By: 永久浪客/Forever Vagabond
It was reported that one day after a driverless vehicle had gotten into an accident with a lorry, the Land Transport Authority (LTA) announced that it is launching Singapore’s first trial of driverless buses in Jurong West (http://theindependent.sg/one-
Yesterday, a driverless car on trial in One North collided with a lorry. LTA said that the test vehicle was changing lane when it hit the lorry but at a low speed. There were no injuries. LTA and the Police are investigating the cause of the incident.
Today, LTA announced that it was collaborating with NTU on an autonomous bus trial, starting with two electric hybrid buses. It hopes to eventually outfit existing buses with a suite of intelligent sensors and develop a self-driving system, which would be able to navigate in Singapore’s local road traffic and climate conditions.
LTA further added that they intend to launch the driverless buses to ply the roads between NTU and CleanTech Park to Pioneer MRT station during the trial.
LTA wrote on its Facebook page, “If you’re as excited as we are, remember to tune back in every now and then for the latest land transport updates!”
Experts not so excited
Despite the exuberance shown by LTA over driverless vehicle technology, experts in US said that a fully automated vehicle that is 100 percent safe 100 percent of the time and can operate on any street in any weather condition is not right around the corner (‘Fully autonomous vehicles won’t arrive for a long time‘).
It’s at least a decade or more down the road, according to the assessment from Prof Raj Rajkumar, co-director of the General Motors-Carnegie Mellon Autonomous Driving Collaborative Research Lab and his view is shared by other experts at other schools and elsewhere. Carnegie Mellon, the crucible of autonomous vehicle technology, has been working on driverless vehicles since the 1980s.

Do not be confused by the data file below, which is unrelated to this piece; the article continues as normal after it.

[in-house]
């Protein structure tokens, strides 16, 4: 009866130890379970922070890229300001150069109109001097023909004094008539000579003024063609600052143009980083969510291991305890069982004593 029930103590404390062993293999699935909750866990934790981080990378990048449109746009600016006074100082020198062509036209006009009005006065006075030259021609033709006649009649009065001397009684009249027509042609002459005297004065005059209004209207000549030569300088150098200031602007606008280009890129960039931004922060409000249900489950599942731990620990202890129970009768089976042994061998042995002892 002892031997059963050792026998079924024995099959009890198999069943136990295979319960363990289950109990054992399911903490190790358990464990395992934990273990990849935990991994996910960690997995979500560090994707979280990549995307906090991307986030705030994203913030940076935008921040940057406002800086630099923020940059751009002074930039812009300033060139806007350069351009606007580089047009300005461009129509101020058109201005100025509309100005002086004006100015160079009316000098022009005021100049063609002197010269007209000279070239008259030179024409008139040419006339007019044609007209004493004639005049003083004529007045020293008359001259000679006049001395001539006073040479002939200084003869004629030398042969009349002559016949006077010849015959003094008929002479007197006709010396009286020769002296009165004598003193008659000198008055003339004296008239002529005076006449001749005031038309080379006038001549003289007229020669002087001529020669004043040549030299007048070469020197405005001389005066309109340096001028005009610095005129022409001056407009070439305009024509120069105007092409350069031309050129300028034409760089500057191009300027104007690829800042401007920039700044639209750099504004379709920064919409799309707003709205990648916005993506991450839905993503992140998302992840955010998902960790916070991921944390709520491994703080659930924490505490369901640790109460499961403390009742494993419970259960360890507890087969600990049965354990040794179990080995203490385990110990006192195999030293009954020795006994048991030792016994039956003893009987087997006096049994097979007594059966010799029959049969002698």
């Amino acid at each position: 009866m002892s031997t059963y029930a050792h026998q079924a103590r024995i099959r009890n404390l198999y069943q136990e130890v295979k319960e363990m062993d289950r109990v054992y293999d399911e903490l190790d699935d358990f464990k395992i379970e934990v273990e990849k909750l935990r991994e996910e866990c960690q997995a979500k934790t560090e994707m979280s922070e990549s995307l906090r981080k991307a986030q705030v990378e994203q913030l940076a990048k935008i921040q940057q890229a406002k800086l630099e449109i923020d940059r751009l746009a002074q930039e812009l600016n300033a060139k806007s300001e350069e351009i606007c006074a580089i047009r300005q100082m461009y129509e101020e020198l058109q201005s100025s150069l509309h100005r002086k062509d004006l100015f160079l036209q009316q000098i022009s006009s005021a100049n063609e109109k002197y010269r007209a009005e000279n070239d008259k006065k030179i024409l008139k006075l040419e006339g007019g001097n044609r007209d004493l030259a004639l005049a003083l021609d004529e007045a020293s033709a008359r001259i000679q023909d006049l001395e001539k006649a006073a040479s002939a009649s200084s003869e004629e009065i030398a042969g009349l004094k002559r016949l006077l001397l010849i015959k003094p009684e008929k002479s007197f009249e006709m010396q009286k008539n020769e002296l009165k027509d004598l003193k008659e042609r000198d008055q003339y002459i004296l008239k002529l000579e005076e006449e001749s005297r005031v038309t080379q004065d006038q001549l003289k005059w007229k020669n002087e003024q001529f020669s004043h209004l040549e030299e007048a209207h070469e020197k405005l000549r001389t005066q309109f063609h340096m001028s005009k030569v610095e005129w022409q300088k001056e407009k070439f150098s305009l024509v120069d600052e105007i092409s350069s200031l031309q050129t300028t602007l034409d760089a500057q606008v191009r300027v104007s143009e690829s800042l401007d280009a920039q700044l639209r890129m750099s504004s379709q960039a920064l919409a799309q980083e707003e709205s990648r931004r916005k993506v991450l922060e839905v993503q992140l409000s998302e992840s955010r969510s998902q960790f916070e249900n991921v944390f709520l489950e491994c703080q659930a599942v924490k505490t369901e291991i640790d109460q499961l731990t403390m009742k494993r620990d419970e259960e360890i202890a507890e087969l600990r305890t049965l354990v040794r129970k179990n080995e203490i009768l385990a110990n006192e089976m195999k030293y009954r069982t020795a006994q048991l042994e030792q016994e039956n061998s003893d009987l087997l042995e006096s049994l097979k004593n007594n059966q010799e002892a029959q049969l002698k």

Prof Rajkumar said that sensing equipment, such as cameras, lidar and radar, has to get more efficient, especially in unpleasantly cold or wet weather.
Software has to be perfected like able to anticipate nearly every scenario a vehicle can encounter, from bad weather to a traffic cop’s hand signals to a pedestrian darting into traffic.
Infrastructure also needs to be improved, from lane markings to traffic signals to bridges – as well as the vehicle-to-vehicle and vehicle-to-infrastructure communication systems. For a vehicle to drive itself safely in all conditions and speeds, it has to know where it is at all times so that, for example, it can anticipate a stop sign around a corner.
Computers lack common sense
“We as humans have common sense and reasoning powers that we apply, and most of the time, if not always, we do the right thing,” said Prof Rajkumar. “Computers, though very powerful, are unfortunately lacking in common sense.”
“Self-driving cars can only do what programmers tell them to do. They can’t anticipate everything that can happen on the road.”
Then, there is the liability and regulatory issues involved:
• Will insurance policies for driverless cars cover the car itself?
• Or will they cover the owner of the vehicle?
• Or perhaps the technology company that controls the car’s routes?
• Who will be responsible if there is an accident?
• The individual owner or the the vehicle manufacturer?
• Or the company that designed the navigation system?
In fact, in a survey by IEEE of more than 200 experts in the field of autonomous vehicles, it was found that the three biggest obstacles are legal liability, policymakers and consumer acceptance.
Bradley Stertz, corporate communications manager for Audi, said that a fully automated vehicle with no driver is still 20 or 30 years away. “To have the car understand every single possibility is a massive challenge,” he said.
Frank Sgambati, director of marketing and product innovation for Bosch, said the “fully automated” Bosch vehicle is a long way off.
Kristen Kinley, global communications manager of the electronics and safety division for Delphi Automotive, said that it could be “many years” before drivers can completely relinquish control of the vehicle. These cars are very costly, she said, and the technology needs to be fail-proof.
Despite the cautiousness exhibited by experts in US, LTA on the other hand is very “excited”. Presumably, it may look good on LTA officials to make Singapore the first city in the world to have driverless cars, taxis and buses running.